Whistleblower Protection

Stuart Swan
8th Mar 2013

10 days ago The House of Lords approved a series of government-proposed amendments regarding Whistleblower Protection currently contained in the Enterprise and Regulatory Reform Bill (ERRB).

Employment law time off work


Vicarious Liability

Under the amended ERRB, workers and agents will be personally liable if they victimise a worker on the grounds that the worker has made a protected disclosure.


In addition, the employer will be vicariously liable if this is done by a worker or agent during the course of that worker or agent’s employment. However, the employer may have a defence to this if it can demonstrate that it took all reasonable steps to prevent the worker or agent from doing the prohibited act. Equally, the worker or agent will have a defence to personal liability if they can show that it was reasonable for them to rely on a statement made by the employer that their prohibited act was not in contravention of whistleblowing legislation.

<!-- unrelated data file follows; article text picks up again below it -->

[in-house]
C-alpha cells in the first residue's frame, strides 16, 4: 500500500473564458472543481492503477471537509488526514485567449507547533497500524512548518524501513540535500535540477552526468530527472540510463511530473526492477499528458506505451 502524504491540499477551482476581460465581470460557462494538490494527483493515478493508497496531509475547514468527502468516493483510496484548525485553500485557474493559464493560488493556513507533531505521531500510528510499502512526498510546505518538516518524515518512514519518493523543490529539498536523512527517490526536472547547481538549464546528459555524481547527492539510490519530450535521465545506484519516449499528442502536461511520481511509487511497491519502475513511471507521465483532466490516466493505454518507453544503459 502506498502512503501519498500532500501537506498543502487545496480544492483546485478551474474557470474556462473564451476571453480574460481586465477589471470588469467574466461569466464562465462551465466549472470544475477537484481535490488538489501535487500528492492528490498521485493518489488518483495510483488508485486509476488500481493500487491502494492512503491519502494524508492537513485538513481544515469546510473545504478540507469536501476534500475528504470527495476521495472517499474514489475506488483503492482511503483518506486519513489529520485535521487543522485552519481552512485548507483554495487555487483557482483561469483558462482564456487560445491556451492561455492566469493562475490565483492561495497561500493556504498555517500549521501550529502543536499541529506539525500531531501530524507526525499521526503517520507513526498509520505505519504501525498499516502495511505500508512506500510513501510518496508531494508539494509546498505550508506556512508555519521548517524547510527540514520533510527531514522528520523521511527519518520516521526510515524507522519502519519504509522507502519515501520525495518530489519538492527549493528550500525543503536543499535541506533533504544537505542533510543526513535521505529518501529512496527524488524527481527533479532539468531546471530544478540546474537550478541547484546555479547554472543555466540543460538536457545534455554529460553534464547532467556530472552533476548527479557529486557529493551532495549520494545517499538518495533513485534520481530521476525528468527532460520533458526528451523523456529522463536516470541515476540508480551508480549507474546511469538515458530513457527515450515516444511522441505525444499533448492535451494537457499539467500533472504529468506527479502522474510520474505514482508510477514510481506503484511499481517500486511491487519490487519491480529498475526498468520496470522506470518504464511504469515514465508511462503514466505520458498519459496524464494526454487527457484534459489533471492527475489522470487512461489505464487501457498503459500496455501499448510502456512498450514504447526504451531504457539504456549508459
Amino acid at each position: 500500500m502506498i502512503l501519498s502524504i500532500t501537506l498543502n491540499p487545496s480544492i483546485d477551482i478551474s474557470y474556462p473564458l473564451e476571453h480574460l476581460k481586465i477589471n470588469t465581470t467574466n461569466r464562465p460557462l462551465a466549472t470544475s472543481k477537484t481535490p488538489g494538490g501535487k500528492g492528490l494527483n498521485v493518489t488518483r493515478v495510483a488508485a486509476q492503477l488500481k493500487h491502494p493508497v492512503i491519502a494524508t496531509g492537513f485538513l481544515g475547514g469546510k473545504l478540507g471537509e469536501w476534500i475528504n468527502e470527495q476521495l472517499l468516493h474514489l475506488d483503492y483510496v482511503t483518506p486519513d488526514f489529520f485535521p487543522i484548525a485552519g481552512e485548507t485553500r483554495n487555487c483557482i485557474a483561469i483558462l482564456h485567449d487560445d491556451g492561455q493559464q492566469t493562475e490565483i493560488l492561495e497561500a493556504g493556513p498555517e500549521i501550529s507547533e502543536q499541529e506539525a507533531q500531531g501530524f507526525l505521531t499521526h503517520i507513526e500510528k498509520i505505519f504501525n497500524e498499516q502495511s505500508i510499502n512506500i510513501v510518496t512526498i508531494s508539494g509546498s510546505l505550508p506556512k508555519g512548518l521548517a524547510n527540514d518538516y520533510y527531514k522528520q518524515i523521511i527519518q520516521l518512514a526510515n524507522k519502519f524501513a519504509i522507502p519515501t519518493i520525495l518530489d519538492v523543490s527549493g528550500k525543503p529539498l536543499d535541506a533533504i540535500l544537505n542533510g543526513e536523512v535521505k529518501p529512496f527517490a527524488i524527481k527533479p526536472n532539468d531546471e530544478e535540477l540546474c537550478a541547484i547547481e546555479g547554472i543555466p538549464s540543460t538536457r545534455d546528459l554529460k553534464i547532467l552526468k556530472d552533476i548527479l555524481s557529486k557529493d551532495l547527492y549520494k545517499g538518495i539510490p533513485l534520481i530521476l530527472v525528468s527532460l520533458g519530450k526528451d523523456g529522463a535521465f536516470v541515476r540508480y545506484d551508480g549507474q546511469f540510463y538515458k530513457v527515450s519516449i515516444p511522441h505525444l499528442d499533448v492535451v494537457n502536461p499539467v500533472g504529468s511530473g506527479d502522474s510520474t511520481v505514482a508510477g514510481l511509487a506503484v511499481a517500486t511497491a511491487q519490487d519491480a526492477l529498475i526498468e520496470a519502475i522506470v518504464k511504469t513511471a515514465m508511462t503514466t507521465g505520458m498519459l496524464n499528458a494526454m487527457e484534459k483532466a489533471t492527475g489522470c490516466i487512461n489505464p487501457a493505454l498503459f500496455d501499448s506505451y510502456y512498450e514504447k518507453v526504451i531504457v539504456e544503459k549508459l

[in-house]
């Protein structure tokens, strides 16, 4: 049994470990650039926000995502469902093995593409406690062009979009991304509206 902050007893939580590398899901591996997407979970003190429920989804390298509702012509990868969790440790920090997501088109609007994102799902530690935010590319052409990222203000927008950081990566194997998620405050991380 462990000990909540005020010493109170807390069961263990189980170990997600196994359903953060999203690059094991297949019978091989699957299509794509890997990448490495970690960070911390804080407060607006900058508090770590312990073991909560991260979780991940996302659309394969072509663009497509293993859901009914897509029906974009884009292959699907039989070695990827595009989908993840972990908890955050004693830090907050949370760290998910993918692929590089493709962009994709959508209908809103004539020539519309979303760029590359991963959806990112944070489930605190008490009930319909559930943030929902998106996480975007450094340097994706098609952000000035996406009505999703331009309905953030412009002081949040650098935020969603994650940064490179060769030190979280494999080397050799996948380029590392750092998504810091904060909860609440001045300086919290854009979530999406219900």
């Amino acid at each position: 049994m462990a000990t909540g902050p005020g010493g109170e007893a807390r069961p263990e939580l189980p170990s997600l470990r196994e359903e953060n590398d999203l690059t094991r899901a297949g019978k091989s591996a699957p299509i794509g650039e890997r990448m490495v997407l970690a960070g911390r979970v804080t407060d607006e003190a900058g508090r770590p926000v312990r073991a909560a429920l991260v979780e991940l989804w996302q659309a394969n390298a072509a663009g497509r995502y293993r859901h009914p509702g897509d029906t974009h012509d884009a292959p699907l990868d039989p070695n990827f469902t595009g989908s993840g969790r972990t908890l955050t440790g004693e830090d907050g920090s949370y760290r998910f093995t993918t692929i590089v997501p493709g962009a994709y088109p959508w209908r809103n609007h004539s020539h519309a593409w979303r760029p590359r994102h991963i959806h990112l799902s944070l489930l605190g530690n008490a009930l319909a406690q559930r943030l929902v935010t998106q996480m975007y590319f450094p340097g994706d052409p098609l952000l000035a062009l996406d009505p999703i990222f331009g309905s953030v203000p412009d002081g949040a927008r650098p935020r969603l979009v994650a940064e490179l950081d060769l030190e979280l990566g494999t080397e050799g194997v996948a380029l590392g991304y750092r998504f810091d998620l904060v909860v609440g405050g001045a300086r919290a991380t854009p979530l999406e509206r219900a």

This is a legislative response to a recent court decision which held that an employer cannot be vicariously liable under whistleblowing legislation where one of its employees victimises a whistleblower colleague.


Removal of obligation to disclose in good faith

The requirement for a disclosure to be made in good faith is also to be removed from whistleblower legislation. Where it appears that the protected disclosure was not made in good faith, it is proposed that the tribunal may use its discretion to reduce any award it makes to the worker by up to 25%.


It is thought that removing the ‘good faith’ obligation is for the purpose of balancing the effect of introducing an additional hurdle to future whistleblowing legislation, which will also require an employee to demonstrate that their disclosure is being made in the public interest.


Our main article about ERRB changes can be found here.


Further information on the House of Lords amendments can be found here.

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